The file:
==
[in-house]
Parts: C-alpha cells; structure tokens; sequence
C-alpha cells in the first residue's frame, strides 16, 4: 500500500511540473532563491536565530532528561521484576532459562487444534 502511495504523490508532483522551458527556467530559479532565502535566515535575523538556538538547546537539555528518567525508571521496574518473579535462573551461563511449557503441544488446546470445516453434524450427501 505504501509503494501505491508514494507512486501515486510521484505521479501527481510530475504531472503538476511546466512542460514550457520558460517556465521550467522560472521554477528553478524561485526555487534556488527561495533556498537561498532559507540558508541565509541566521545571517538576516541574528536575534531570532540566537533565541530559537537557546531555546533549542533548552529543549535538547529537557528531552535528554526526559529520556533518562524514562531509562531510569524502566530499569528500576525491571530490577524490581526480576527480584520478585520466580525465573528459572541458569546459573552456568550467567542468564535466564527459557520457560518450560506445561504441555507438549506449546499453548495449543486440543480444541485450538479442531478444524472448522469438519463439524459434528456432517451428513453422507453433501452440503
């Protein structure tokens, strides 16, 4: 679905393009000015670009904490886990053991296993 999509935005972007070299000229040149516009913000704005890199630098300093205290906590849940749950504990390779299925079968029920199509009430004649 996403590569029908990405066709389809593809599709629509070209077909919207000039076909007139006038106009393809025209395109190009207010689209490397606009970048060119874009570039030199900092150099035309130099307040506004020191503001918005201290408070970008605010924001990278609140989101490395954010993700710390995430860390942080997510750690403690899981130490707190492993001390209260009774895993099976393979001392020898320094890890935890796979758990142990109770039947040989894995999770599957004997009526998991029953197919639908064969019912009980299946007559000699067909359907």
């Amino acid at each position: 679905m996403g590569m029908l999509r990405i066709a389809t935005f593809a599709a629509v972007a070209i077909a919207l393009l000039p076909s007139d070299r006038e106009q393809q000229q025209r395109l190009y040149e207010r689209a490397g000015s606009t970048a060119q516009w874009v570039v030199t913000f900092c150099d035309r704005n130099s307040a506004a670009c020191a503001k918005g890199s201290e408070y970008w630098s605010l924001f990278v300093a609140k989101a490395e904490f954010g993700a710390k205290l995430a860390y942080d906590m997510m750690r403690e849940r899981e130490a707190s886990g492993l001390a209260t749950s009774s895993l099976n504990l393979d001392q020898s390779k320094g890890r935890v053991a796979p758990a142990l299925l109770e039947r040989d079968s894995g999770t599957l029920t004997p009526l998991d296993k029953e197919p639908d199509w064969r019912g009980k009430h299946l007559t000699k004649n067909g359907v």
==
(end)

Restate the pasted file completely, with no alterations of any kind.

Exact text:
[in-house]
Parts: C-alpha cells; structure tokens; sequence
C-alpha cells in the first residue's frame, strides 16, 4: 500500500511540473532563491536565530532528561521484576532459562487444534 502511495504523490508532483522551458527556467530559479532565502535566515535575523538556538538547546537539555528518567525508571521496574518473579535462573551461563511449557503441544488446546470445516453434524450427501 505504501509503494501505491508514494507512486501515486510521484505521479501527481510530475504531472503538476511546466512542460514550457520558460517556465521550467522560472521554477528553478524561485526555487534556488527561495533556498537561498532559507540558508541565509541566521545571517538576516541574528536575534531570532540566537533565541530559537537557546531555546533549542533548552529543549535538547529537557528531552535528554526526559529520556533518562524514562531509562531510569524502566530499569528500576525491571530490577524490581526480576527480584520478585520466580525465573528459572541458569546459573552456568550467567542468564535466564527459557520457560518450560506445561504441555507438549506449546499453548495449543486440543480444541485450538479442531478444524472448522469438519463439524459434528456432517451428513453422507453433501452440503
């Protein structure tokens, strides 16, 4: 679905393009000015670009904490886990053991296993 999509935005972007070299000229040149516009913000704005890199630098300093205290906590849940749950504990390779299925079968029920199509009430004649 996403590569029908990405066709389809593809599709629509070209077909919207000039076909007139006038106009393809025209395109190009207010689209490397606009970048060119874009570039030199900092150099035309130099307040506004020191503001918005201290408070970008605010924001990278609140989101490395954010993700710390995430860390942080997510750690403690899981130490707190492993001390209260009774895993099976393979001392020898320094890890935890796979758990142990109770039947040989894995999770599957004997009526998991029953197919639908064969019912009980299946007559000699067909359907």
């Amino acid at each position: 679905m996403g590569m029908l999509r990405i066709a389809t935005f593809a599709a629509v972007a070209i077909a919207l393009l000039p076909s007139d070299r006038e106009q393809q000229q025209r395109l190009y040149e207010r689209a490397g000015s606009t970048a060119q516009w874009v570039v030199t913000f900092c150099d035309r704005n130099s307040a506004a670009c020191a503001k918005g890199s201290e408070y970008w630098s605010l924001f990278v300093a609140k989101a490395e904490f954010g993700a710390k205290l995430a860390y942080d906590m997510m750690r403690e849940r899981e130490a707190s886990g492993l001390a209260t749950s009774s895993l099976n504990l393979d001392q020898s390779k320094g890890r935890v053991a796979p758990a142990l299925l109770e039947r040989d079968s894995g999770t599957l029920t004997p009526l998991d296993k029953e197919p639908d199509w064969r019912g009980k009430h299946l007559t000699k004649n067909g359907v």